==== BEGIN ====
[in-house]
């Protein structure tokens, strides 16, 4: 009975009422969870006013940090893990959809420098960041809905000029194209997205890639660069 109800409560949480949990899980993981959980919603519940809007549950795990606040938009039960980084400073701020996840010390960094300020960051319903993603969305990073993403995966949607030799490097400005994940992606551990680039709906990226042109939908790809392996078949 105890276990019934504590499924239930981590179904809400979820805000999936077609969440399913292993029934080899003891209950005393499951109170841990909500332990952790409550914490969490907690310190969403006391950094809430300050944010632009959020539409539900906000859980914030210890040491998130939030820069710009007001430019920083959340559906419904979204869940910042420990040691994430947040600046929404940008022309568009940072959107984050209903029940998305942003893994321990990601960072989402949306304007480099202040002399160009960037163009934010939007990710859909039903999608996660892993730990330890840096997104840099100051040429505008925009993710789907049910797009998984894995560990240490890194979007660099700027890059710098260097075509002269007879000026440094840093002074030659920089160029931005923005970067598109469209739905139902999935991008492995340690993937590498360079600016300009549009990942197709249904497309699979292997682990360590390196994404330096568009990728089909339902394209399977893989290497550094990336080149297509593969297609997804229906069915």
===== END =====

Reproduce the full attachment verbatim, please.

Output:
[in-house]
């Protein structure tokens, strides 16, 4: 009975009422969870006013940090893990959809420098960041809905000029194209997205890639660069 109800409560949480949990899980993981959980919603519940809007549950795990606040938009039960980084400073701020996840010390960094300020960051319903993603969305990073993403995966949607030799490097400005994940992606551990680039709906990226042109939908790809392996078949 105890276990019934504590499924239930981590179904809400979820805000999936077609969440399913292993029934080899003891209950005393499951109170841990909500332990952790409550914490969490907690310190969403006391950094809430300050944010632009959020539409539900906000859980914030210890040491998130939030820069710009007001430019920083959340559906419904979204869940910042420990040691994430947040600046929404940008022309568009940072959107984050209903029940998305942003893994321990990601960072989402949306304007480099202040002399160009960037163009934010939007990710859909039903999608996660892993730990330890840096997104840099100051040429505008925009993710789907049910797009998984894995560990240490890194979007660099700027890059710098260097075509002269007879000026440094840093002074030659920089160029931005923005970067598109469209739905139902999935991008492995340690993937590498360079600016300009549009990942197709249904497309699979292997682990360590390196994404330096568009990728089909339902394209399977893989290497550094990336080149297509593969297609997804229906069915």